The month of January has been pretty interesting for market observers.
In the first week of January, investors poured $26.6 billion into stocks. In the second week, $21.9 billion. In the third, $16.6 billion.
The sharp reversal – which appears to indicate that the retail investor is returning to the equity markets – has strategists across Wall Street buzzing about the “Great Rotation,” a big reversal of flows from bond funds into equity funds as the tide finally turns in financial markets and the “New Normal” era of subpar growth and low interest rates draws to a close.
Michael A. Gayed: Dow … 13,000? Our ATAC models used for managing our mutual fund and separate accounts got very defensive last Friday into bonds.
Market resiliency continues on the surface as deterioration begins to take a stronger hold within equities. There is much excitement about Dow 14,000, with few seemingly worried at all of a correction despite cracks in sentiment showing beneath the surface, as I have been noting in my last two writings and actively on Twitter.
As I said on CNBC earlier this week, just as everyone seems to be talking about Dow 14,000, the return of the Nouveaux Bulls may mean it is Dow 13,000 to worry about.
Our ATAC models used for managing our mutual fund and separate accounts got very defensive last Friday into bonds. The more the markets rise without confirmation, the harder a stock market correction may ultimately end up being just as the Nouveaux Bulls rush in. I maintain that in the near-term, caution is warranted. Stocks may be prime for a surprise decline shortly.
As the S&P 500 challenges new all-time highs, it approaches significant resistance levels that represent a major turning point in U.S. stock market history.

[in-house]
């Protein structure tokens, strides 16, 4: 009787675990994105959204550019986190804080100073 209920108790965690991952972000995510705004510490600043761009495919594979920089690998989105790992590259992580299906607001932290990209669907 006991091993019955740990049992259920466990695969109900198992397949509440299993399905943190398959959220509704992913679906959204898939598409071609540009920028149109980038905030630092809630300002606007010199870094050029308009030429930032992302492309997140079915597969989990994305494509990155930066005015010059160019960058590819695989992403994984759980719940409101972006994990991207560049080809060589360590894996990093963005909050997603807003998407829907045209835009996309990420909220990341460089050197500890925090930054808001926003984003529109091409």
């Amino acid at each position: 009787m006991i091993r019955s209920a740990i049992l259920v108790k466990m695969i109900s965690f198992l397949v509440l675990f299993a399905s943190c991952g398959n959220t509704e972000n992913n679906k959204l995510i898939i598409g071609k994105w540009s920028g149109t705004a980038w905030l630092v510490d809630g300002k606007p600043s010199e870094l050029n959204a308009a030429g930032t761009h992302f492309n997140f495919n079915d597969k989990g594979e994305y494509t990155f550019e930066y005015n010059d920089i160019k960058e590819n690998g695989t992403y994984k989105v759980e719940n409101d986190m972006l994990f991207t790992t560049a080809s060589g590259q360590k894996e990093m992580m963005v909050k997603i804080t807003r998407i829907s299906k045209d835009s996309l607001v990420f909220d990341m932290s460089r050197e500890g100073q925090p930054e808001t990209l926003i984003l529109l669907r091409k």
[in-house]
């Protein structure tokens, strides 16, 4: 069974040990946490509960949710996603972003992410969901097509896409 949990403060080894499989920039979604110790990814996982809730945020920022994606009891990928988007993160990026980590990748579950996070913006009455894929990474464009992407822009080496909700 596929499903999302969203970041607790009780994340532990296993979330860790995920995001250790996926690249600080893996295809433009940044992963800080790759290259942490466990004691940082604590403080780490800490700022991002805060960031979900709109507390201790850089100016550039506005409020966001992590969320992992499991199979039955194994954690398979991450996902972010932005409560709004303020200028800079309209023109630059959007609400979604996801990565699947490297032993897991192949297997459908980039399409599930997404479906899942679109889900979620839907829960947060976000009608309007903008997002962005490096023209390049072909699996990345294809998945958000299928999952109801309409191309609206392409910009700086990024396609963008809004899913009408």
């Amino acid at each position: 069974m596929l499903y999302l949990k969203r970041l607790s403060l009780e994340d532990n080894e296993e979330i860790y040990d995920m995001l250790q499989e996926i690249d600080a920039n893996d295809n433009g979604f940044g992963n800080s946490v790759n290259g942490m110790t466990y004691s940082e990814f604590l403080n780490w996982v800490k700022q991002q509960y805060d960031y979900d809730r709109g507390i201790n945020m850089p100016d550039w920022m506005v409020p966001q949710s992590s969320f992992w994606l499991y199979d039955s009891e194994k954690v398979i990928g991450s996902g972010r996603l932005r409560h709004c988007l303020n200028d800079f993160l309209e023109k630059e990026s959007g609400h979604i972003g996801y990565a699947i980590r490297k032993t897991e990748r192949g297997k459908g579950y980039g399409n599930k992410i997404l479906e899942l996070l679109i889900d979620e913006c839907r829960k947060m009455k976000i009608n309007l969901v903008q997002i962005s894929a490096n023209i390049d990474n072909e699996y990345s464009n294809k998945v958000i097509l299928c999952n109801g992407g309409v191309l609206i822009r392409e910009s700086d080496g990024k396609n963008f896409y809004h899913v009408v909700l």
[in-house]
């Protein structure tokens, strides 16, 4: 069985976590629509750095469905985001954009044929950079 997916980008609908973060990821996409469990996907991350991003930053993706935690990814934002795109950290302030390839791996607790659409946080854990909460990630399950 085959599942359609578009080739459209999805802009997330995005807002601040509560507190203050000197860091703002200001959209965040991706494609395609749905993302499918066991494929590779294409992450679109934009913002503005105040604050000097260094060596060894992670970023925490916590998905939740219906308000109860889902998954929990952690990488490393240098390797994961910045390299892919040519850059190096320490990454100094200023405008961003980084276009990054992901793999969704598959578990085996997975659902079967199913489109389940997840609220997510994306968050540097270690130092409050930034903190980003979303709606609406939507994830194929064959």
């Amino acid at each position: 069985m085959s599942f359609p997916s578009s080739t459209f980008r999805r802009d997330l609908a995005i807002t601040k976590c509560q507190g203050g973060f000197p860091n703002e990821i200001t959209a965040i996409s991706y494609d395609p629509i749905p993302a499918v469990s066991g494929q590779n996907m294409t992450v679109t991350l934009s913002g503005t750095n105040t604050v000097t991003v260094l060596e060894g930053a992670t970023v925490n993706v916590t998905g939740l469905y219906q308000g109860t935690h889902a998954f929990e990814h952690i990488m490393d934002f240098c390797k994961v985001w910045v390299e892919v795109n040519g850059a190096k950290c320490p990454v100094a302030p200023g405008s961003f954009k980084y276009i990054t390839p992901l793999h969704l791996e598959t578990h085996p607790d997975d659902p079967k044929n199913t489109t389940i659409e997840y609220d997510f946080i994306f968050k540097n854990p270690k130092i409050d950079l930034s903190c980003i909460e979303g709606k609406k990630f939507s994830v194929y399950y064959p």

The chart below depicts the trading activity in the S&P 500 Large-Cap Index during the past 20 years. The most obvious pattern is that our recent arrival at the psychologically important level of 1,500 is our third attempt at testing that overhead limit.
We have been here twice before, in 2000 and 2007, and both times the S&P failed to make a sustained breakout above that level. On both occasions, significant bear market declines ensued shortly thereafter.
First, here’s the BEA’s breakdown:
- Real personal consumption expenditures increased +2.2 percent in Q4, compared with an increase of 1.6 percent in Q3.
- Real nonresidential fixed investment increased +8.4 percent in Q4, compared with a decrease of -1.8 percent in Q3.
- Exports decreased -5.7 percent in Q4, compared with an increase of +1.9 percent in Q3. Imports decreased -3.2 percent, compared with a decrease of -0.6 percent in Q3.
- Government spending decreased -15.0 percent in Q4, in contrast to an increase of +9.5 percent in Q3.
And here’s the chart with a nice historic review:
People “are clueless with respect to the true state of the global economy,” with regard to inflation, fiat currencies, and specifically what will happen to the dollar. The conversation is wide-ranging and absolutely must-see as they remind market-watchers that “the whole thing is artificial,” as you can’t just keep printing money and monetizing debt without the dollar imploding with monetary policy descending (along with its trillion dollar coin) into ‘Three Stooges’ comedy.
The conversation weaves to some endgame discussions which bring Peter to discuss his father, who he sees as a political prisoner, and his views on the future…
“the biggest change that is coming to the global economy is a realignment of global living standards.”
There is something here for everyone…
While many economists say the 0.1 percent decline in the fourth-quarter gross domestic product (GDP) isn’t as bad as it looks, financial commentator Robert Wiedemer, best-selling author of “Aftershock,” says the number is actually worse than it looks.
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